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Astronomy 1 – Winter 2011 Lecture 11; January 31 2011.

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Presentation on theme: "Astronomy 1 – Winter 2011 Lecture 11; January 31 2011."— Presentation transcript:

1 Astronomy 1 – Winter 2011 Lecture 11; January 31 2011

2 Previously on Astro-1 Properties of the Planets: –Orbits in the same plane and direction –Inner planets are small and made of heavy elements –Outer planets are big and made of light elements Other bodies in the Solar system –There are seven large satellites (like the moon) –Outer solar system is populated by TNO, KBO and comets How do we learn about solar system bodies? –We send probes –Spectroscopy reveals the composition of atmospheres –Craters and magnetic fields reveal the presence of a liquid melted core

3 Today on Astro-1 The origin of the solar system How old? How did it form? –Clues from our solar system –Clues from other worlds

4 A note on homework For 7.28 you need to know the speed of hydrogen atoms on the sun’s surface. It is 1.2 km/s and it is derived in 7.27. If you are interested do 7.27 as well.

5 A meteorite: the surface shows evidence of having been melted by air friction as it entered our atmosphere at 40,000 km/h (25,000 mi/h). Meteorites are the oldest objects in the solar system.

6 Each type of radioactive nucleus decays at its own characteristic rate, called its half-life, which can be measured in the laboratory This is used in radioactive age-dating to determine the ages of rocks Age of oldest rocks in the solar system: 4.56 x 10 9 years

7 Terrestrial planets Small, high density, rocky Jovian planets Large, low density, gaseous



10 The dying star Antares is shedding material from its outer layers, forming a thin cloud around the star. Antares Dust that used to be in Antares

11 The abundances of the 30 lightest elements Made in stars All elements heavier than zinc (Zn) have abundances of fewer than1000 atoms per 10 12 atoms of hydrogen.


13 Question 11.1 (iclickers!) How has the present mix of chemical elements in the Universe been produced? A) All the known elements have been formed by the radioactive breakup of the heavy elements formed in the initial Big Bang B) All of the known elements were formed in the Big Bang C)H and He were formed in the Big Bang, while the heavier elements have been slowly forming by collisions in cold interstellar gas clouds D) H and some He were formed in the Big Bang, while the heavier elements have been slowly formed in the centers of stars over the life of the Universe.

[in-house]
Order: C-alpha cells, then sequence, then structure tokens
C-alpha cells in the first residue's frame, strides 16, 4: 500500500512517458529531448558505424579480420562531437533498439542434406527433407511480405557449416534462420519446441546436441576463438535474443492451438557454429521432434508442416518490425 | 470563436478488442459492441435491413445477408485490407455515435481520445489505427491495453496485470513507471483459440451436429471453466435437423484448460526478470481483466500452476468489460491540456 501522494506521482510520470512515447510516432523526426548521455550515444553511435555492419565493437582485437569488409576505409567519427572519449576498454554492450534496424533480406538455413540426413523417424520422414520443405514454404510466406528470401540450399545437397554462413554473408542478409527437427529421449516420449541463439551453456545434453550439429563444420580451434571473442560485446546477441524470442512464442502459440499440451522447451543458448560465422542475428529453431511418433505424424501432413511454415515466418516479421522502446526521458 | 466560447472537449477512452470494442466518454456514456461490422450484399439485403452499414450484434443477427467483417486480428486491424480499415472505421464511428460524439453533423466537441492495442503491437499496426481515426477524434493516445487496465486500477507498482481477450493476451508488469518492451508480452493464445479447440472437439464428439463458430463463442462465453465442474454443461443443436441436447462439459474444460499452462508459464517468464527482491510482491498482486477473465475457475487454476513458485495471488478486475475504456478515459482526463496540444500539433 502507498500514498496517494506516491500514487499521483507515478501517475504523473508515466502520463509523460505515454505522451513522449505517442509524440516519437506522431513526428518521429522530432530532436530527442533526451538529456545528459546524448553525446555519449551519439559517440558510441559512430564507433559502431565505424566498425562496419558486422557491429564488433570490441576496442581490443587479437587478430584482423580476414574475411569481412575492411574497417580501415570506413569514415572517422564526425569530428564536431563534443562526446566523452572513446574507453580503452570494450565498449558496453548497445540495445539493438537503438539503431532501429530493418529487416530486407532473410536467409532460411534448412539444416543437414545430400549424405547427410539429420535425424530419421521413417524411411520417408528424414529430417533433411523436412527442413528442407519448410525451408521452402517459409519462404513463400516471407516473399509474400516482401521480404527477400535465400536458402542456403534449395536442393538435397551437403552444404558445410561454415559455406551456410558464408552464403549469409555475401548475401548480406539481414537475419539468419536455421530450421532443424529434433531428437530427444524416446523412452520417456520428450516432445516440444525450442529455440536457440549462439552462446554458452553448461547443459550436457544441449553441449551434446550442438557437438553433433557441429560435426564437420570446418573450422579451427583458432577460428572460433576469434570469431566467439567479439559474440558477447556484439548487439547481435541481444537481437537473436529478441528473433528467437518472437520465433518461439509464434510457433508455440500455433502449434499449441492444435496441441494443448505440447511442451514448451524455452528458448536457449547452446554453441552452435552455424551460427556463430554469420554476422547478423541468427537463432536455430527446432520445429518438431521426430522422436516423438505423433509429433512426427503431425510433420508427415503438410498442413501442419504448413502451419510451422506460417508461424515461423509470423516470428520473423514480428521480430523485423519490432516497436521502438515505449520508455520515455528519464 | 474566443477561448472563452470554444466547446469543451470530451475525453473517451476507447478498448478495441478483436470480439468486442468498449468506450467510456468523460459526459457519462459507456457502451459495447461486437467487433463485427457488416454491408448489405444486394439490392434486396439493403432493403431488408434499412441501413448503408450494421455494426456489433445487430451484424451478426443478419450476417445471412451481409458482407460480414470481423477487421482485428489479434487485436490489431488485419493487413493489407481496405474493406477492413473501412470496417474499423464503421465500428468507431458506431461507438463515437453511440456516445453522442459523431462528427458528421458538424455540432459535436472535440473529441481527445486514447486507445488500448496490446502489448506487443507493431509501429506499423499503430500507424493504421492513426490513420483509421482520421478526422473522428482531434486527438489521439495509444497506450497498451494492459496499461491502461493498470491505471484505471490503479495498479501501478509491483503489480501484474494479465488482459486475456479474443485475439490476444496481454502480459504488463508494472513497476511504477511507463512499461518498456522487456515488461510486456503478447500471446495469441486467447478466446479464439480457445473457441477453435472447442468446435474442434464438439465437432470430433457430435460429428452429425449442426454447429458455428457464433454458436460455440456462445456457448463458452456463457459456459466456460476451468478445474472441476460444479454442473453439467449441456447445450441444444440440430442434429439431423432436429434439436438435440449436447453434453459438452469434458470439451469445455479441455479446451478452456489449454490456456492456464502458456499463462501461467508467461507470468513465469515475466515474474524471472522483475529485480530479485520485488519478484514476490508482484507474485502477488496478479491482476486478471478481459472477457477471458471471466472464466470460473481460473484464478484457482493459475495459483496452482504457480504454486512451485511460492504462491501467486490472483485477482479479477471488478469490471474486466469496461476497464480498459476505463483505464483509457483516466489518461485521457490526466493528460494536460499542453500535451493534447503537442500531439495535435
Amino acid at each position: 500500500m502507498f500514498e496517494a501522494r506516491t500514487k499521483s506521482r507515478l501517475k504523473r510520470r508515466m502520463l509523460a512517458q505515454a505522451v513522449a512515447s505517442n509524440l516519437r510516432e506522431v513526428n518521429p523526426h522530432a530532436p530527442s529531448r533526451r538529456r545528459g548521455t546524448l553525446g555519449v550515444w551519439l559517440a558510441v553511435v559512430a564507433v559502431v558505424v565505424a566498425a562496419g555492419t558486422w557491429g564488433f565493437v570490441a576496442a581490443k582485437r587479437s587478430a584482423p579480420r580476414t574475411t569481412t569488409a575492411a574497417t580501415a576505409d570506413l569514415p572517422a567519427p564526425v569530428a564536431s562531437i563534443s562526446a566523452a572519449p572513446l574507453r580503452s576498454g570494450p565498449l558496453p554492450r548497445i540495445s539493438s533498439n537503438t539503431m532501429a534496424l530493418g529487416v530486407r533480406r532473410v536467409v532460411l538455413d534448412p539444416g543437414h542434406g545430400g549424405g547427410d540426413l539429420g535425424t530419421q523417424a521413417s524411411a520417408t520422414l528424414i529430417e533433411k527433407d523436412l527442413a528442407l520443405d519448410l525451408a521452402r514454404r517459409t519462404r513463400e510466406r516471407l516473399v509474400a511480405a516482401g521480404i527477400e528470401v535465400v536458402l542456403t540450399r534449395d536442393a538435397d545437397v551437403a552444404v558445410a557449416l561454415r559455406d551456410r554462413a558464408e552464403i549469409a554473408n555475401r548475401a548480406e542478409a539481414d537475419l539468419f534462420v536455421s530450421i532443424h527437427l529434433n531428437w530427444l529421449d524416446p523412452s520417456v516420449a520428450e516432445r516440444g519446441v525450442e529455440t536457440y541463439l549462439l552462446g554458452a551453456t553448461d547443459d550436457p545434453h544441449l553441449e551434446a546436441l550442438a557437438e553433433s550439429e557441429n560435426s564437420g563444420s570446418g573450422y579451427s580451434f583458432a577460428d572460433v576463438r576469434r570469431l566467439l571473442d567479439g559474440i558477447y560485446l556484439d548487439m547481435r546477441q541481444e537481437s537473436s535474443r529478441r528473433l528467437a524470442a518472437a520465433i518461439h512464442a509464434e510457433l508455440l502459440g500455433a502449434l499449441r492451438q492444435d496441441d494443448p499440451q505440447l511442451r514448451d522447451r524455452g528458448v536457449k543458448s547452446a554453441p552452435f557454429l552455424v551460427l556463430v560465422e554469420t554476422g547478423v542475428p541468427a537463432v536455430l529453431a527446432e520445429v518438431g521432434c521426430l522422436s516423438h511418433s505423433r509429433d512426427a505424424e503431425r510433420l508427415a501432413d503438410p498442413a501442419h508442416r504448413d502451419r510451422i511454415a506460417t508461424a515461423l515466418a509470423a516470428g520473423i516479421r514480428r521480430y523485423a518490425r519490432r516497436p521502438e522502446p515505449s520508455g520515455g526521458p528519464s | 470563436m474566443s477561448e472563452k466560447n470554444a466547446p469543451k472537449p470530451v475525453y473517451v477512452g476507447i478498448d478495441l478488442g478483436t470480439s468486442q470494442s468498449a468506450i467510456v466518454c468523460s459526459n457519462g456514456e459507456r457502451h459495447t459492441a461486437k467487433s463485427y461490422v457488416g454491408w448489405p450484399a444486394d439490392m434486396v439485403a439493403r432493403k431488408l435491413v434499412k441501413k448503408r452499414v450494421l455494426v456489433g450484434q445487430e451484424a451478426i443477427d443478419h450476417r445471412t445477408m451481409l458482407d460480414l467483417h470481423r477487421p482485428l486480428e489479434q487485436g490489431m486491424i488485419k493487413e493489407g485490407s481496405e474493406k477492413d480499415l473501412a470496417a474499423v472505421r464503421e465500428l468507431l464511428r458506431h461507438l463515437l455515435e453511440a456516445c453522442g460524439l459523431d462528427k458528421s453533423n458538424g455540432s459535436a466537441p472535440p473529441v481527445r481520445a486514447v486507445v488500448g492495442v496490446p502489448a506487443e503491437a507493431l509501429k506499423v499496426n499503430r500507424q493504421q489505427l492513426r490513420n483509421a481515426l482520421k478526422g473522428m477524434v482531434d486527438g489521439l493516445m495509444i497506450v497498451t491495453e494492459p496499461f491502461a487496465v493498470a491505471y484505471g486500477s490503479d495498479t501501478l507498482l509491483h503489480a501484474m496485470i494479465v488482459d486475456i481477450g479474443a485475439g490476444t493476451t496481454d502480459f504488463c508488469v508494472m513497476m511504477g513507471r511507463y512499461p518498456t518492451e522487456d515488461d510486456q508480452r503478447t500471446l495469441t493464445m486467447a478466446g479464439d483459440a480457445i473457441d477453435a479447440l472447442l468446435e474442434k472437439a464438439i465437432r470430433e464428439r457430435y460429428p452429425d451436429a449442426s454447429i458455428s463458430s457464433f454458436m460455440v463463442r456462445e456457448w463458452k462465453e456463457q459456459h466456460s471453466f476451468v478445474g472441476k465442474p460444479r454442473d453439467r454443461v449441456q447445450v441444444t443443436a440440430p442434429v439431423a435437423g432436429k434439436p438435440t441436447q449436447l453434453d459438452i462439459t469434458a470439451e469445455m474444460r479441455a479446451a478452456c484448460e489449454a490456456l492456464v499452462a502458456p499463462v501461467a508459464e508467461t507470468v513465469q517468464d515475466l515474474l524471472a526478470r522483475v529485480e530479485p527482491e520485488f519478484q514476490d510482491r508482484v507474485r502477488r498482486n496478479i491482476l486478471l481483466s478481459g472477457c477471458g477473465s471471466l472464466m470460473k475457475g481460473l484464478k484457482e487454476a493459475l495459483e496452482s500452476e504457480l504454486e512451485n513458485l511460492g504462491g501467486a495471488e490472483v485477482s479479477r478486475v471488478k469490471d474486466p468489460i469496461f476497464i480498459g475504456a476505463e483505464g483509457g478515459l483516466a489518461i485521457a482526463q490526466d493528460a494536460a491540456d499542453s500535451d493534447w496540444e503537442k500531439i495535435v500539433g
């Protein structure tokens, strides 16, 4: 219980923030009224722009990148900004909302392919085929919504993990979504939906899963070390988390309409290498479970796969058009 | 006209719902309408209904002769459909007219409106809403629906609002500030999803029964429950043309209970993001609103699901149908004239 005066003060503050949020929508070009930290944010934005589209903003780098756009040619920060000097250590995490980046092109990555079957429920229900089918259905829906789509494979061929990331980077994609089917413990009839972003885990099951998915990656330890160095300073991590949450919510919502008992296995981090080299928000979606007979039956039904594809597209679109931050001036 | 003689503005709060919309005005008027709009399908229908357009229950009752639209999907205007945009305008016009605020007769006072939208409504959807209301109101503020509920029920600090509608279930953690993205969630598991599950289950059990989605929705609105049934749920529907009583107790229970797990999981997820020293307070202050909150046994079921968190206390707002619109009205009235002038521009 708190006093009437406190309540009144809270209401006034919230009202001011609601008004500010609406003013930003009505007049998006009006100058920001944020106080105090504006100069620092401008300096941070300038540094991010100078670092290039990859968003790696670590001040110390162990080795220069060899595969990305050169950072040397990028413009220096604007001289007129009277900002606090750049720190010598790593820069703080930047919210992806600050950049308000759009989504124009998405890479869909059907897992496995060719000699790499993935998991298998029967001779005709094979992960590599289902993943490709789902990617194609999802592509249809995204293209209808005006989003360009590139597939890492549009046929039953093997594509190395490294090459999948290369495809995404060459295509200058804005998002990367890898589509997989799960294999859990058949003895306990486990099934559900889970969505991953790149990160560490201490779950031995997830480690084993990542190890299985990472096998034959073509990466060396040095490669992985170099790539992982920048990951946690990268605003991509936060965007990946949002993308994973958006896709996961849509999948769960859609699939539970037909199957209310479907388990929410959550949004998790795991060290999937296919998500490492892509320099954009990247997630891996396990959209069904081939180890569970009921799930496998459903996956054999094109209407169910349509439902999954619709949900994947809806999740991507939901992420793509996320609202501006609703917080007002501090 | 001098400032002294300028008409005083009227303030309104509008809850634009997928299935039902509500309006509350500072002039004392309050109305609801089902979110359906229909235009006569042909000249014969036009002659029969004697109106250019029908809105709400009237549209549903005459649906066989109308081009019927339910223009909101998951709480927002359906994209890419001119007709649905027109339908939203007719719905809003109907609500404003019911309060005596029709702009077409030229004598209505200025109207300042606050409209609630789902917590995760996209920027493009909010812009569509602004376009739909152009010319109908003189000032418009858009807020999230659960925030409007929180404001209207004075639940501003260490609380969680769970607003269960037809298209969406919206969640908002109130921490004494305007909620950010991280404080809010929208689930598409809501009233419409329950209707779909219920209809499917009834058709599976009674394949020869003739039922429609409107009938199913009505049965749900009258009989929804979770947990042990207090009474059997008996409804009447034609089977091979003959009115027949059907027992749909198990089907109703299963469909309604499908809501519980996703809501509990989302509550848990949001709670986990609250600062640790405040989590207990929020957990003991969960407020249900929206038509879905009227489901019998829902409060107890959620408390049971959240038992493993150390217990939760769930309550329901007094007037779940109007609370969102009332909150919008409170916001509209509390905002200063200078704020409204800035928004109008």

14 The formation of the sun and its planets




18 Probable temperatures variations across the solar nebula as the solar system was forming.

19 The young Sun was hotter than it is today. In the inner part of the solar system, only the heavier elements could remain solid – lighter stuff could not condense, and got blown farther out, until it found a spot cool enough to condense. Since there are fewer heavy elements, the terrestrial planets formed close-in are smaller than the gas giants.



22 Core accretion Theory vs Disk instability theory for Jovian planets

23 BBC Video Planetesimal accretion is still happening! The rate has slowed. In 1994 comet Shoemaker-Levy 9 hit Jupiter.

24 Jovian Planets and their satellites

25 The Kuiper Belt: The gravitational influence of the Jovian planets pushed small, icy objects to the outer reaches of the solar system past Neptune. The result shown in this artist’s conception is the Kuiper belt, a ring populated by trans-Neptunian objects like Pluto, icy planetesimals, and dust.

26 If you slice open a meteorite you see chondrules – regions that melted due to rapid heating and cooling in the early solar system.

27 This highly magnified image shows a microscopic dust grain that came from interplanetary space. It entered Earth’s upper atmosphere and was collected by a high-flying aircraft. Dust grains of this sort are abundant in star-forming regions like the Orion nebula. These tiny grains were also abundant in the solar nebula and served as the building blocks of the planets. Stardust – mission to collect dust from interplanetary space and Comet Wild 2.

28 Question 11.2 (iclickers!) The formation of terrestrial planets around a star is thought to have occurred by what process? A) Breakup of a large disk of matter which formed around the star B) Condensation of gas from the original star nebula C) Capture by the star of objects traversing the depths of space D) Accretion or slow accumulation of smaller particles by mutual gravitational attraction

29 Question 11.3 (iclickers!) In order for the disk instability model to be able to account for the formation of the Jovian planets A) The rocky material would have to be confined completely to the inner parts of the solar system B) The gas in the nebular disk would have to be at the very high temperature C) The gas in the nebular disk would have to be clumpy rather than smooth D) The gas in the nebular disk would have to be mostly methane and ammonia rather than hydrogen and helium

30 Evidence from other worlds


32 Infrared image showing IRAS 043022247, a young star that is still surrounded by a disk of gas and dust – it is much larger than our solar system and will shrink.


34 Formalhaut’s “Kuiper belt” Coronagraph


36 Summary Solar System Formation: the nebular hypothesis. The Sun: –formed by gravitational contraction of the center of the nebula. Terrestrial planets: – formed through accretion of dust particles into planetesimals, then into larger protoplanets. Jovian planets: –Began as rocky protoplanetary cores, similar in character to the terrestrial planets. Gas then accreted onto these cores. –Alternatively, they formed directly from the gases of the solar nebula. In this model the cores formed from planetesimals falling into the planets.

37 The End See you on wednesday

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